I think this book resonated with me this year because I was reading it during the early lockdowns in the spring, when protests and riots were breaking out across the country and dissention was fierce in regards to the Presidential election. The narrative I kept hearing through the news was a “doom and gloom, the world has never looked so bad” message, this book was a reminder that 1) the world looked a hell of lot worse during the 1940 Nazi occupation for European Jews and anyone up against the Nazi leadership and 2) there are remarkable people in the world  in every generation who are willing to sacrifice themselves for a far bigger cause. It was a truly inspiring story!

Crime and Punishment
by Fyodr Dostoevsky

This story is about a man who is saddled with poverty and believes that when he kills a pawnbroker to steal their money he will be pulled out of poverty and his problems will be solved. However, he finds that his actions have consequences and he is riddled with fear of being caught, guilt over his actions and falls into both a  physical and emotional illness over his actions.

So, I had to include this book in my top five because it makes me look highly intelligent! Ha! but seriously, I labored through this book for weeks. The Russian names were a challenge and the story dragged, but the content was so interesting and thought provoking, I was committed to finishing the book. I found myself desperately wanting to know how it ended but was not loving the process of getting there. Once I finished the book, I couldn’t stop thinking about it and pored over discussion boards and you tube videos to better understand the narrative. I likened reading Crime and Punishment to running a marathon…it’s worth all the hard work to get to the end!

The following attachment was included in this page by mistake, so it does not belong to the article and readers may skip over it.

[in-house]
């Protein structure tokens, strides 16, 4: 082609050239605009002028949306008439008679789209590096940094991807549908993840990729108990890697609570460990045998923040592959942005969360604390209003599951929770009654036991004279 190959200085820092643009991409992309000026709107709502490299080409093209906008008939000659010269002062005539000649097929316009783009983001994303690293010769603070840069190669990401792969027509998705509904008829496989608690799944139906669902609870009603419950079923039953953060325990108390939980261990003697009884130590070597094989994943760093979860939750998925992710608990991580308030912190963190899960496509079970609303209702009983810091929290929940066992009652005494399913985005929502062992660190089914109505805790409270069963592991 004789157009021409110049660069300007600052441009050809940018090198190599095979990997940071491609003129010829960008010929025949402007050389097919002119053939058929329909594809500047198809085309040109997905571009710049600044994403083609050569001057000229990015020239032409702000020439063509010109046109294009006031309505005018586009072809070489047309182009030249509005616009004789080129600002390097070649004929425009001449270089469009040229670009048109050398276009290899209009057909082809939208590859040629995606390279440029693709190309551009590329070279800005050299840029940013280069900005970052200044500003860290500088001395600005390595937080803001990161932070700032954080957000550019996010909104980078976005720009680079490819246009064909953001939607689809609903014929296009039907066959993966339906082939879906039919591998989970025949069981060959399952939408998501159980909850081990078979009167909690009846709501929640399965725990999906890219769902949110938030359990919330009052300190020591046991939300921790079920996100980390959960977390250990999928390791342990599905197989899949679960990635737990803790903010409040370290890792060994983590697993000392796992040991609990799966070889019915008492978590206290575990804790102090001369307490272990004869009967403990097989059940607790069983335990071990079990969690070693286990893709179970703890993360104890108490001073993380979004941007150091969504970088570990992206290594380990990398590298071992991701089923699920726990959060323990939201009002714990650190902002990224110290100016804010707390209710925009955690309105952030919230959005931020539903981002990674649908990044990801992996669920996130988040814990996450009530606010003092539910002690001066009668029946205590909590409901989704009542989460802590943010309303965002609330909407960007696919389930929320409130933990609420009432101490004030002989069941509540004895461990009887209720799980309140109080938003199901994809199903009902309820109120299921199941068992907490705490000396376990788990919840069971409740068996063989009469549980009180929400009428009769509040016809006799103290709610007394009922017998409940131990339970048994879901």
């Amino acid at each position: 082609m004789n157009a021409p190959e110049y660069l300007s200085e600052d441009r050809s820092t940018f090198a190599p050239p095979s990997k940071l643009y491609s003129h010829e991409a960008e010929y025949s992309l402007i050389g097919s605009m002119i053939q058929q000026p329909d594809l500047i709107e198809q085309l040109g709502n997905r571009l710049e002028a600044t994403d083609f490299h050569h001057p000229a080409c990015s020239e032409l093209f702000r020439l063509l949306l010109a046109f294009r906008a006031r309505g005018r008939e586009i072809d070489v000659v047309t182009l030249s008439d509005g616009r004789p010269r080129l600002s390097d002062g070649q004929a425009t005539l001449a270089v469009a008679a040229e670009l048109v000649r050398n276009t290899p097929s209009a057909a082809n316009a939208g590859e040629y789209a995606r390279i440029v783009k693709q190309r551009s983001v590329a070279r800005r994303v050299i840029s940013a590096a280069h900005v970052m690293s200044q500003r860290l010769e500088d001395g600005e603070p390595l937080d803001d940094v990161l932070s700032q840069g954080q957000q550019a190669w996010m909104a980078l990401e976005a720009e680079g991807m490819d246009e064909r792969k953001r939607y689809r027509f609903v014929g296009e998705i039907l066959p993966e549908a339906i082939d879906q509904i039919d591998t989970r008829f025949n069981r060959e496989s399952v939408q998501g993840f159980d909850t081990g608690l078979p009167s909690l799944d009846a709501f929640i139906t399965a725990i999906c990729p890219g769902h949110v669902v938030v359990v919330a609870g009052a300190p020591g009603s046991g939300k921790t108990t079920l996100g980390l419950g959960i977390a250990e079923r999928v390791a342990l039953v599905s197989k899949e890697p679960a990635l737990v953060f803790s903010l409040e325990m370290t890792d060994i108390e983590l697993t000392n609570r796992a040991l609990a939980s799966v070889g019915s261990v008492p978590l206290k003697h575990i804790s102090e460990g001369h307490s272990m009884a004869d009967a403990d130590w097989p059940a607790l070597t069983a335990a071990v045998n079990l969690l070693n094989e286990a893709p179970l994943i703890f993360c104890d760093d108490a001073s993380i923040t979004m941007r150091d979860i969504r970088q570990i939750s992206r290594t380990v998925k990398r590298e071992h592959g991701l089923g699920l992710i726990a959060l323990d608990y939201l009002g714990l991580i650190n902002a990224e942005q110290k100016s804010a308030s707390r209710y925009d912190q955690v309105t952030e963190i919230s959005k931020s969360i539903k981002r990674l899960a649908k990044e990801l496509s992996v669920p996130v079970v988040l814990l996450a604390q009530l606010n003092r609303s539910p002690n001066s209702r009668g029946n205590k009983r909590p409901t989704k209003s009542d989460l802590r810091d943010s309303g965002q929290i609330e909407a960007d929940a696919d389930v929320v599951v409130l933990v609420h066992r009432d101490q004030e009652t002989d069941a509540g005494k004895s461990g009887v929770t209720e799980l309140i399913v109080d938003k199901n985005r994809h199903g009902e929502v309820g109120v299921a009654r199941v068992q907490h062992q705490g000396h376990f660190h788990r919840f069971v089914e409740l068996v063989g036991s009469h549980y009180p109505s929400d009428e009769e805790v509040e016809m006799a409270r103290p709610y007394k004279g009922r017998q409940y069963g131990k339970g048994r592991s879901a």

Fall of Giants
by Ken Follett

This is my bonus book for 2020. I didn’t include in the Top 5 because it is a series of three (beefy) historical fiction novels that follow three generations of families through the events leading up to and during World War I (book 1), World War II (book 2) and finally the 1970-80’s social and political revolution in Europe, Russia and America (book 3).

Historical fiction is my favorite genre and these books are so well-written from a fictional stand point, but stay true to the accuracy of the historical events of its time. I had to include this series in my top of 2020 not just because they were educational and entertaining stories, but because they took me on a rabbit trail of additional reading about the Manhattan Project and persons involved in the development of nuclear weapons from all of the different countries involved, and about Russian History. I became extremely interested about the Romanovs and the Bolshevik Revolution (it was this reading that eventually led me to Crime and Punishment). And, then I started reading about The Berlin Wall. I measure the value of a book based on how much it inspires me to read more and these books took me on an extended reading adventure this year!

So, what’s your next great read? Have you tackled any of these books and share my opinions? Or vehemently disagree? 😉 I’d love to hear your thoughts!